Careers in science policy can be found in a number of different organizations both within and surrounding the federal government. Examples of possible careers include: legislative analyst for a Congressional office or committee; policy analysts within the executive branch agencies like the National Institutes of Health (NIH) and National Science Foundation (NSF); government relations and policy analyst positions for organizations such as scientific or medical societies, patient advocacy organizations, and pharmaceutical companies; and analyst positions in "think tanks." In addition, science policy happens in a lot of other places: universities, local governments, and global consortia. A position in science policy requires scientific knowledge, analytical ability, and exceptional communication skills.
Laura Koontz, Ph.D.
Director of Policy, Ovarian Cancer National Alliance
“If you're interested in a career in science policy, be prepared to write, write, and then write some more! As a policy analyst, you may be called upon the read and summarize, analyze, and comment upon how specific legislation, federal and state regulations, and policy proposals may impact your organization or constituency. You may even be the person drafting those proposals and will need to clearly and effectively explain to others why they should support your policy. In any position, you'll likely work in close collaboration with other stakeholder groups.”
Pamela Bradley, Ph.D.
Personalized Medicine Staff, Office of In Vitro Diagnostics and Radiological Health, Center for Devices and Radiological Health, U.S. Food and Drug Administration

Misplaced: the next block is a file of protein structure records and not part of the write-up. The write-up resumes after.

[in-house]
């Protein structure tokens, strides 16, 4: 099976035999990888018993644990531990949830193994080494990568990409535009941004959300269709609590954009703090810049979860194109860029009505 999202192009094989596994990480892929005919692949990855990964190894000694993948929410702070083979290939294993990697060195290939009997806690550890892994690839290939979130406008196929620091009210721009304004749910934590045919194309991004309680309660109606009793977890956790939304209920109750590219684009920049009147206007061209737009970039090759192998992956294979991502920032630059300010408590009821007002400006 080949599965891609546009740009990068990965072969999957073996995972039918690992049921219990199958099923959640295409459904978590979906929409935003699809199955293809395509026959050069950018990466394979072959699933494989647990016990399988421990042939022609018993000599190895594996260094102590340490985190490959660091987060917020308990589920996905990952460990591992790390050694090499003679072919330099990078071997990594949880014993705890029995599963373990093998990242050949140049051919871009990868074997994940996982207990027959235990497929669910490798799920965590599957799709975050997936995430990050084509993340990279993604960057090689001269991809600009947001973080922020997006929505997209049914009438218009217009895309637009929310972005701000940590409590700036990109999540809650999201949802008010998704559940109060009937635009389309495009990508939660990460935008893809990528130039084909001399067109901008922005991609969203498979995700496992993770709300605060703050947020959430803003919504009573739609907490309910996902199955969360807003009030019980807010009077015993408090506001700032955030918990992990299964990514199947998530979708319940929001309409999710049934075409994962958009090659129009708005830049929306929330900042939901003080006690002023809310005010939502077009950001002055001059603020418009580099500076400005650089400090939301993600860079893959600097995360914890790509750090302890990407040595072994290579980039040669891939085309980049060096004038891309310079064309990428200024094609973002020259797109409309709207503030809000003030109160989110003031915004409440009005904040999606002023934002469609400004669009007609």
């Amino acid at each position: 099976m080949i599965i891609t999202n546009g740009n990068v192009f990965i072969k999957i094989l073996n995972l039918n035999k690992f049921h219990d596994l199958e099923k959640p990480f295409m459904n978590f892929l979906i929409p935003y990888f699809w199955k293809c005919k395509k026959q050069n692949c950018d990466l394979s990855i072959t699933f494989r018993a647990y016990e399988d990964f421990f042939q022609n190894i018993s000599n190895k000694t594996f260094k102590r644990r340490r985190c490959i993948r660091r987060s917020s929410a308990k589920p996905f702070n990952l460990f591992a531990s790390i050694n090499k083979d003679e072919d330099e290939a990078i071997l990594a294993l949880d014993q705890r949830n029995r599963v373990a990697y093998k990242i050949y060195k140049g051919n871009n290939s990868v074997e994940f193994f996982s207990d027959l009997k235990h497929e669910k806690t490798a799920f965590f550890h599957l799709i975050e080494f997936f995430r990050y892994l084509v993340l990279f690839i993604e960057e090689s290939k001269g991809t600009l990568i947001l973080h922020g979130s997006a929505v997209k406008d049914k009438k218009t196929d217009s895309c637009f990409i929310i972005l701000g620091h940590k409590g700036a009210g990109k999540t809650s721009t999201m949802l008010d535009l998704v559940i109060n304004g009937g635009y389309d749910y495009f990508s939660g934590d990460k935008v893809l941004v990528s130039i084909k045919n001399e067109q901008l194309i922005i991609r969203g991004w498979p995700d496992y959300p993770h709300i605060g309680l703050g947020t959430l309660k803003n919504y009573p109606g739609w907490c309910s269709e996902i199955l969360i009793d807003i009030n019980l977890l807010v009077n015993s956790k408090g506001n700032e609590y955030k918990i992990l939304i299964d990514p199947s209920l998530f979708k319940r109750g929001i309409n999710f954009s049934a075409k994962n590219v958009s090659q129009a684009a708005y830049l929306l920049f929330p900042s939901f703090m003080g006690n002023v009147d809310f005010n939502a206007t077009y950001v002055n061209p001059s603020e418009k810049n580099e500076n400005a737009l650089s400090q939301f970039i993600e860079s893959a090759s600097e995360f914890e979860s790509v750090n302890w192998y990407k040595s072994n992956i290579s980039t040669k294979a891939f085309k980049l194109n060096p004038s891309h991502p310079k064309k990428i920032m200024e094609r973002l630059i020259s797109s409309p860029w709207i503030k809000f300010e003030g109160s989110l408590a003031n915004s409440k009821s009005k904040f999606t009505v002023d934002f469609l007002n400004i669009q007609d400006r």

"It’s tough to describe a typical “day in the life,” since life in the policy world is unpredictable and varied. Some days I spend all day glued to my desk, only writing and reading emails. Other days, I delve into primary scientific literature or write technical documents. Still other days, I am focused on our communication and outreach efforts to help educate industry about the current thinking of the Agency, which may involve informal meetings, oral presentations or developing written material. It helps to be flexible because my to-do list frequently gets shoved aside for a more pressing matter. People skills also come in handy since identifying appropriate policy solutions often requires working collaboratively to find consensus among stakeholders whose goals are divergent and often not well aligned. A warning to scientists: policy change often happens at the same glacial pace as research advances in a lab, so you will need patience, flexibility and the ability to compromise! I have found science policy to be a rewarding career path, with exciting opportunities to contribute to public health on a broader scale.”
We thank Laura Koontz and Pamela Bradley for their assistance in compiling the above information.